An Abundant and Fruitful Land: An Overview of Human Use of the Chesapeake through History
The early settlers commented on the richness of the land and waters of the Chesapeake Region. But how have people used the environment of this region over millennia? When did humans begin causing major environmental changes? Using evidence ranging from fish bones to shipping records, this lecture by Henry Miller evaluates human use and impact upon the Chesapeake from the perspectives of archaeology and history. Particular emphasis is given to the colonial and nineteenth-century periods and the subjects of land use and the harvesting of estuarine resources.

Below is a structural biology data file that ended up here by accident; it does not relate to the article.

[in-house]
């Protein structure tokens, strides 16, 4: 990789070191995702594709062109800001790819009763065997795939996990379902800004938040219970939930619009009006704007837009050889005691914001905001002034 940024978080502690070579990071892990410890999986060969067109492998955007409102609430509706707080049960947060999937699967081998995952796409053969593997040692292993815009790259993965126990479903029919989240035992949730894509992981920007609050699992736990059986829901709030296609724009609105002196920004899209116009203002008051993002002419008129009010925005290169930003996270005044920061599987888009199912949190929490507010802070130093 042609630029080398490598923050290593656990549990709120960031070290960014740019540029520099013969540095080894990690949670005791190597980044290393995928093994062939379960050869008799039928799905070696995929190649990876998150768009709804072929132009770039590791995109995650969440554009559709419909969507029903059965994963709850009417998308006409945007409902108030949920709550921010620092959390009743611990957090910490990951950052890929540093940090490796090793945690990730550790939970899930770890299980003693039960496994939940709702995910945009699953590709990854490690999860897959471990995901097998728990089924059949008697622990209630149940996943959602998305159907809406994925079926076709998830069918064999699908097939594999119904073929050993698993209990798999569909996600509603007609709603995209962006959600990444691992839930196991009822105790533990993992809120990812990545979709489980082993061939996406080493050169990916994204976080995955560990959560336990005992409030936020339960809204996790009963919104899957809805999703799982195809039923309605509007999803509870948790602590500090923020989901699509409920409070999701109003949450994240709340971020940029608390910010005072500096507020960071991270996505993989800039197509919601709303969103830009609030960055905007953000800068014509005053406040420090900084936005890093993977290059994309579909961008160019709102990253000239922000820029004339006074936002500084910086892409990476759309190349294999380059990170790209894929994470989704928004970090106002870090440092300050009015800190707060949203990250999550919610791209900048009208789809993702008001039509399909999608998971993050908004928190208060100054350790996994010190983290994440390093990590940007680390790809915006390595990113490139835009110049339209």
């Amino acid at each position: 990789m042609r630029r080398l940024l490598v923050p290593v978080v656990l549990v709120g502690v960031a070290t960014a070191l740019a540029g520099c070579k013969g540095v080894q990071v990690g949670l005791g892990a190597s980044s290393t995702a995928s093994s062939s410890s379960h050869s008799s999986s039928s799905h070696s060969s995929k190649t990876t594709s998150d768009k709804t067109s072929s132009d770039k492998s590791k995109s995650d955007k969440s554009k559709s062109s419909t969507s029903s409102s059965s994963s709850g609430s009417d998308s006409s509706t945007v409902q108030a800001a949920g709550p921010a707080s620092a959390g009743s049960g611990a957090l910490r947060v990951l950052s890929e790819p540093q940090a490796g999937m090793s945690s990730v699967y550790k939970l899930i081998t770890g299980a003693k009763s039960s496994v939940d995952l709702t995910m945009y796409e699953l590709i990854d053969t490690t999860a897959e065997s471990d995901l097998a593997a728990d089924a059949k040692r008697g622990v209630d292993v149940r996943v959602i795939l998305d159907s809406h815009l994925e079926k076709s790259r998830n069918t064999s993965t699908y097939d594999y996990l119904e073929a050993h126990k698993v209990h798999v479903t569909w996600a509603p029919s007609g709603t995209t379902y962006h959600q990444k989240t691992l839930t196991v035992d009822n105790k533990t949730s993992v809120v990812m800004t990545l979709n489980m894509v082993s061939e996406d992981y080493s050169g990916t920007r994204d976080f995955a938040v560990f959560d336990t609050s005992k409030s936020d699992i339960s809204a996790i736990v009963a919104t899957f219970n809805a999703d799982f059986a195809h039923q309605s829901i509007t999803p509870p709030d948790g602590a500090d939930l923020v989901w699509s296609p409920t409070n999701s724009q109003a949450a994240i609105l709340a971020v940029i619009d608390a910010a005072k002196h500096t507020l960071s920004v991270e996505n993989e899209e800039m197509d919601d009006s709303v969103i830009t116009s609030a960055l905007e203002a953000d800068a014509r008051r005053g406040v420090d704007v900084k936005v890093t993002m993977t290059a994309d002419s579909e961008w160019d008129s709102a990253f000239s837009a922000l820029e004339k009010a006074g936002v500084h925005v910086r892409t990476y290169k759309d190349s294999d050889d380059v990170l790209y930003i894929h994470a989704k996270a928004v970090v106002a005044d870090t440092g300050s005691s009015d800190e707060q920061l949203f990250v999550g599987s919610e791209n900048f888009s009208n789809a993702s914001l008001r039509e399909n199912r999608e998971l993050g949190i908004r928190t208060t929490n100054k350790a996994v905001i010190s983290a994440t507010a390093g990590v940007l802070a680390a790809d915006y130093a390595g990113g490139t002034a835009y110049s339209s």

Requires slide projector; Power Point presentation can be made upon request.
Henry Miller is Director of Research for Maryland's state museum at St. Mary's City, the founding site and seventeenth-century capital of Lord Baltimore's colony. He is an historical archaeologist with over thirty years of experience in the Chesapeake region and work on colonial Maryland. His research interests include colonial architecture, foods, ceramics, the domestic landscape, and city design. Dr. Miller has a Ph.D. from Michigan State University in the field of Anthropology.